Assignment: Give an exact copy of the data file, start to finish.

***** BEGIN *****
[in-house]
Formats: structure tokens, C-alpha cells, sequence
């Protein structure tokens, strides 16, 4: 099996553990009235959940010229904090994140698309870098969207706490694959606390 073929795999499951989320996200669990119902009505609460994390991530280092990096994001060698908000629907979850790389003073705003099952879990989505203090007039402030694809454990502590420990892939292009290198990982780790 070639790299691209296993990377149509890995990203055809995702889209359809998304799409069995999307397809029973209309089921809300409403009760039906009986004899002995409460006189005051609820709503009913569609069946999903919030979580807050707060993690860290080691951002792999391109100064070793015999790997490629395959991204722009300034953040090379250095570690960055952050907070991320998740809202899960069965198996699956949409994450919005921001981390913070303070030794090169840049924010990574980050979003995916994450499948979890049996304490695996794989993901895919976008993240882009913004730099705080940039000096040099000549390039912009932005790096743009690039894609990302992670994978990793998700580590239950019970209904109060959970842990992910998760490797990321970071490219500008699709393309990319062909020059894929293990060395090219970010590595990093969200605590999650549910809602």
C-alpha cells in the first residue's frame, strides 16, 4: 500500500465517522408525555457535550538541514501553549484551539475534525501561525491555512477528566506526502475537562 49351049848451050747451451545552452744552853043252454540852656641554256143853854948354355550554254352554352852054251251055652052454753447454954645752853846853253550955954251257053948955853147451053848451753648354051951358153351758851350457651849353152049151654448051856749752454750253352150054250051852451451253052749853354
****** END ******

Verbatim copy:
[in-house]
Formats: structure tokens, C-alpha cells, sequence
């Protein structure tokens, strides 16, 4: 099996553990009235959940010229904090994140698309870098969207706490694959606390 073929795999499951989320996200669990119902009505609460994390991530280092990096994001060698908000629907979850790389003073705003099952879990989505203090007039402030694809454990502590420990892939292009290198990982780790 070639790299691209296993990377149509890995990203055809995702889209359809998304799409069995999307397809029973209309089921809300409403009760039906009986004899002995409460006189005051609820709503009913569609069946999903919030979580807050707060993690860290080691951002792999391109100064070793015999790997490629395959991204722009300034953040090379250095570690960055952050907070991320998740809202899960069965198996699956949409994450919005921001981390913070303070030794090169840049924010990574980050979003995916994450499948979890049996304490695996794989993901895919976008993240882009913004730099705080940039000096040099000549390039912009932005790096743009690039894609990302992670994978990793998700580590239950019970209904109060959970842990992910998760490797990321970071490219500008699709393309990319062909020059894929293990060395090219970010590595990093969200605590999650549910809602």
C-alpha cells in the first residue's frame, strides 16, 4: 500500500465517522408525555457535550538541514501553549484551539475534525501561525491555512477528566506526502475537562 49351049848451050747451451545552452744552853043252454540852656641554256143853854948354355550554254352554352852054251251055652052454753447454954645752853846853253550955954251257053948955853147451053848451753648354051951358153351758851350457651849353152049151654448051856749752454750253352150054250051852451451253052749853354